have had with them, as well as any shared files, an org chart for their
position in the company, and their channel posts for the past two weeks (‘Activity’).
If you haven’t chatted with them before, you can start a new
There are times when it is easy to tell who is speaking – there aren’t a lot of women in my group, so “the female voice” is usually me. My friend Richard is generally the only person with a New Zealand accent on any call (although someone who didn’t grow up in a Commonwealth country may have trouble distinguishing him from the guy from Australia). And after you work with someone for a while, you learn the voice and lexical nuances of colleagues. The rest of the time? I end up pausing the conversation to check who it was that volunteered to serve as my tester and clarify who is going to be getting back to me next week. In a Teams meeting, though, you can quickly tell who is speaking – and respond with a much friendlier “thanks, Jim, for offering to help”.
When you join a Teams meeting, you’ll see up to four large tiles
with meeting participants. If there are more than five participants (you don’t show
up on your own view!), the remaining people will be represented by smaller
images in the lower right-hand corner of the screen.
When someone is speaking, their tile will be highlighted in
a purply-blue and a brighter highlight circumscribes their image.
The four large tiles represent the most recent speakers, so
you will notice who is in these four tiles change throughout the call. And, yeah,
it’s possible for more than one person to be talking at a time – you’ll have
multiple highlighted tiles.
There is another place to view who is speaking. On the right-hand
column, click to enter the participant pane.
The current speaker will be bolded.
Bonus Features: Sometimes
I’ll start a large call and have trouble getting everyone’s attention to start the call. In the participant pane,
you can click “Mute all” to mute all
participants. N.B. Any participant can do this – so don’t test it in the
middle of a real discussion!
And just like meetings through the PSTN system or other web-meeting
platforms, you’ll get the occasional person typing without hitting mute. Or speaking
to someone who popped into their office. Or experiencing feedback on the connection.
In Teams, it’s easier to identify who
is causing a disruption – they are going to be highlighted as speaking.
Once you’ve identified the source of the noise, click the
not-quite-a-hamburger-button next to their name and select “Mute participant”.
You can create a
document in a Teams file space (from “New”, select the document type); but, if
you want to use a custom template (or if you just didn’t think of it and started the document on your computer),
you can also save an Office 365 document to Microsoft Teams.
For the Teams file space to appear in the save dialogue, you’ll need to be following the SharePoint repository that underpins the file space. From the Files, select “Open in SharePoint”.
In the upper right-hand corner, click “Not following” to
follow the site.
The change may not be reflected immediately on your computer
– if your Teams space does not show up yet, wait an hour or two. Select “Save
as” from the Files ribbon bar.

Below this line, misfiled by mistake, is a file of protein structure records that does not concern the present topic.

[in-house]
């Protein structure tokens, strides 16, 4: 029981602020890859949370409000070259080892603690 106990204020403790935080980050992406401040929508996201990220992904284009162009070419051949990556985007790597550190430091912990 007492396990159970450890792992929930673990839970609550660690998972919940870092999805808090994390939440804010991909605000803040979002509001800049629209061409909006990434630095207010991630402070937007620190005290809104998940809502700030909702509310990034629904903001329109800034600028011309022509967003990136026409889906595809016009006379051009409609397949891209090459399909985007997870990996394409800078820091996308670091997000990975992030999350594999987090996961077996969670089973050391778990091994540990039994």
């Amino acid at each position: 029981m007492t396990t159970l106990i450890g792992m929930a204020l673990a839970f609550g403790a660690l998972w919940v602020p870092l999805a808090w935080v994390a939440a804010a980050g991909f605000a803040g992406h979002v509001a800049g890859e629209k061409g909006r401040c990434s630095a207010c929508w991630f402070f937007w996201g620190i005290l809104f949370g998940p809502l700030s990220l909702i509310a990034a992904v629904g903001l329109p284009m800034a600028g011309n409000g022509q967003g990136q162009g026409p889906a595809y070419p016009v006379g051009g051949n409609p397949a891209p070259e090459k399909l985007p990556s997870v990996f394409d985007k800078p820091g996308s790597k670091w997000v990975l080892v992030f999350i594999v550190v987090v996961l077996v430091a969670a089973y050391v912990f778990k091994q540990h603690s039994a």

Click on “Sites – Windstream Communication”. The Teams space you followed will show up in the SharePoint sites list. Click on the team name.
Then select “Documents”
From there, you will see the name of each channel. Select
the appropriate one, then navigate to the location you want to store your
document. Give the document a name and click “Save”
The document will be saved directly to your Teams space.
I am a member of multiple Teams, and I can remember that Keith posted something about creating a Q&A a few days ago … but I don’t remember where he posted that message. I cannot reply to it until I find it. Search can help — chat conversations are searchable. But did he type QnA, Q&A, Q and A …
Instead of clicking through all of the channels in all of my Teams spaces trying to find a single post or working my way through the various ways of phrasing “questions and answers”, I can look at my chat with Keith. Click the “Activity” tab. Now I am looking at things Keith has posted to our shared Teams spaces in the past two weeks.
The Team and channel into which the activity was posted is included before each message. An icon indicates if the activity is a reply to an existing thread or a message starting a new thread.
You can click on any entry in the activity log.
Your Teams client will show you the message in its context – you are in the correct Team and Channel, and the message is briefly highlighted. This makes replying to the message we found in the activity feed quite quick.
What if you’ve never chatted with the person? Start a new chat and type in their name. You don’t have to send a message to them (although I could totally see myself writing “ignore this message – I just needed to get you listed in my recent conversations”), just click away and there will be a draft chat with them. Click on that draft chat, and you’ll have an “Activity” tab.
There is — which is obvious once you start thinking about how Teams data is stored. The “Files” tab is a pretty front end for a SharePoint document library, and document libraries store version history. The problem is I didn’t know a good way to walk an end user through accessing that document library. I’d generally do a screen sharing session with the user & navigate them to the right place myself. And then I saw this — on the Files tab, there is an “Open in SharePoint” button. You don’t need to drill down to find the specific file you want to revert – as long as you are on the proper channel, we’ll be able to get to the document.
Voila! A new tab opens and shows you the SharePoint document library that underpins the Teams Files tab. Now drill down until you find the file for which you are looking.
Click on the not-quite-a hamburger menu – the one between the file name and modify time.
Select “Version History”
To view the previous version, click on the hyperlinked modify timestamp. To restore the previous version, hover your mouse over the modify timestamp of the iteration you want.
On this menu, “View” will show you some information about the file – not actually view the file. Select restore “Restore” to replace the current version (the one that shows up in Teams) with the selected – you’ll be asked to confirm that you want to overwrite the current version.
Once the document has been restored, you’ll have a new entry on the version history pane – so you can even revert your document reversion if needed.
I’ve been tracking an RFE for screen sharing in Teams chat — it’s super-simple in Skype, and while it’s possible in Teams (schedule a meeting), it isn’t a one-click simple process. But today, we’ve got a new button in our chat sessions — start sharing your screen!
I don’t see the option in the web client on Firefox or Chrome, but I hope it is coming there too.